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Smoking, drinking among young people falling but not enough, report shows
Smoking and drinking among young people is decreasing, according to the latest study by Flanders’ Alcohol and Drug expertise centre (VAD). However, they warn that the numbers are still too high and advise schools to carry out targeted prevention campaigns.
Each year, VAD carries out a survey among 7,500 children in secondary school to learn about their habits in smoking, drinking, psychoactive medicines, illegal drugs, betting and gaming. It monitors trends and proposes action to combat problem behaviour.
In the past 10 years, VAD has recorded a number of downward trends in alcohol use. The number of children who say they have drunk alcohol has fallen from 75% to 55%, and regular use has fallen by more than half, from 22% to 10%. The age at which children start drinking has also increased: between 2011 and 2018, it fell by a year.
“It is too early to celebrate, however,” VAD said in a press release. “That four in 10 pupils under 16 are still drinking alcohol is too high. It’s no wonder when you consider that more than half of this age group says they can easily buy beer or wine. And the fact that more than four in 10 pupils say they can easily buy spirits points to problems in how the law is enforced.”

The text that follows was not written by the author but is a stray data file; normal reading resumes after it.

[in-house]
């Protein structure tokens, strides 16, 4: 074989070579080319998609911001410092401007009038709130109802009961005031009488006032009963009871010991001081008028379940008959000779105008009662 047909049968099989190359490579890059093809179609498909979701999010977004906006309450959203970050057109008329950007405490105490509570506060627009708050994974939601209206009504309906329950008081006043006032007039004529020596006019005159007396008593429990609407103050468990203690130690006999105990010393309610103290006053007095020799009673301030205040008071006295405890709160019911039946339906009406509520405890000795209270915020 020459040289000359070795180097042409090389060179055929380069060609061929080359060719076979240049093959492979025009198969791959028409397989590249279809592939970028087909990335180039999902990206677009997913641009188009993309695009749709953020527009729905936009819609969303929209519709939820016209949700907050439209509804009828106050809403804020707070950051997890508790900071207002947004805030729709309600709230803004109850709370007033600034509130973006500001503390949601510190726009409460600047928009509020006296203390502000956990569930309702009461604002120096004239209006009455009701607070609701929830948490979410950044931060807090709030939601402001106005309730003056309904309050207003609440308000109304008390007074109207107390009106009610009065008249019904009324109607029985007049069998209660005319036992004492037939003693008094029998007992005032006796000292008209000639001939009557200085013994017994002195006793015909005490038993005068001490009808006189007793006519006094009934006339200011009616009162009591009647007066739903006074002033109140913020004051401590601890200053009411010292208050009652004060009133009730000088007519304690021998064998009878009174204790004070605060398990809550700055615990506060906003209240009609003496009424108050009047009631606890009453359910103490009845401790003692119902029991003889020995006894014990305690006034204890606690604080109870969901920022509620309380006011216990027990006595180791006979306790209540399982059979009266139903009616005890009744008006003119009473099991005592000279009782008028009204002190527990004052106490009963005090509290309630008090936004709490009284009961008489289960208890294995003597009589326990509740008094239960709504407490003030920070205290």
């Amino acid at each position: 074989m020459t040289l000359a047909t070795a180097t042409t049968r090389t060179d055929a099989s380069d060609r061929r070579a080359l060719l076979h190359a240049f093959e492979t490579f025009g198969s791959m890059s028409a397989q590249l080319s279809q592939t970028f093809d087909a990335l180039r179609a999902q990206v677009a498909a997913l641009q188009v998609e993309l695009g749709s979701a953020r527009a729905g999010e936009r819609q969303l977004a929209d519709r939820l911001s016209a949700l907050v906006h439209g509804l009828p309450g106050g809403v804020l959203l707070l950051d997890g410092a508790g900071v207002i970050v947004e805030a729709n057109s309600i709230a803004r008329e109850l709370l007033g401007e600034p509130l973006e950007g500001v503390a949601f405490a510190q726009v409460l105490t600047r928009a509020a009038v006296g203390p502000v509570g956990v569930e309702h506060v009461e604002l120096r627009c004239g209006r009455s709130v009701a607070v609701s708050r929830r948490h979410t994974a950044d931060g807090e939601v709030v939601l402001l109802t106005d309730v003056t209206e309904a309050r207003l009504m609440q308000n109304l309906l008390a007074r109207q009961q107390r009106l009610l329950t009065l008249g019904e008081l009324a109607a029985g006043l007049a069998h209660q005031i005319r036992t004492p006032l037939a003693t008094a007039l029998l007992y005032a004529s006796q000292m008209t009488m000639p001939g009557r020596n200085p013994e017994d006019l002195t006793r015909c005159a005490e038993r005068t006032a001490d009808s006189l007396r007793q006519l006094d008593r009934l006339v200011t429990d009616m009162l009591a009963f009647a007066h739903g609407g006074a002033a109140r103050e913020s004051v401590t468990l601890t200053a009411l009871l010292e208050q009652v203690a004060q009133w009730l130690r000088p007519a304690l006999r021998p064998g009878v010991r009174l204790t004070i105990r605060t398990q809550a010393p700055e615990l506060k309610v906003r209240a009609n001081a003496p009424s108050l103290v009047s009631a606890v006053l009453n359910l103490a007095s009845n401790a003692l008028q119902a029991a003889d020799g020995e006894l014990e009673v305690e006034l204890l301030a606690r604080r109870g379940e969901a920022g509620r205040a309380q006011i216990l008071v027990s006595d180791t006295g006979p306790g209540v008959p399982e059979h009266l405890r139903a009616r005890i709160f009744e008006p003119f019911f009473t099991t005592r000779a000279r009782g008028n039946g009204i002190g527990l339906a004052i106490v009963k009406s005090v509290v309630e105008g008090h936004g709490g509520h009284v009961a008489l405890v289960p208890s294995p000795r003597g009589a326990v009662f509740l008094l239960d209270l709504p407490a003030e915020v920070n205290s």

For the first time, even in the oldest age group, the majority of children have never smoked. In 2017-18 the number of regular smokers was almost three times lower than 10 years ago. And the average age at which children start to smoke has risen by a year. Tobacco use remains high, however, particularly among older children. A recent change in the law increases the age at which someone can buy cigarettes from 16 to 18.
E-cigarettes have been included in the survey for the first time. 23% of pupils have smoked e-cigarettes at least once, and 17% had done so in the previous year. More boys than girls smoke e-cigarettes, but the number of regular or daily users is still low.
VAD proposes a number of measures to reduce these number further. These include raising cigarette prices, banning adverts and displays in shops, limiting the number of places where cigarettes can be bought, and carrying out campaigns in schools.
“The results show that continued preventive efforts tailored to the target group are bearing fruit,” health minister Wouter Beke said. “I am convinced that targeted prevention can also successfully tackle new challenges.”
The full report is available here.
Photo: Getty Images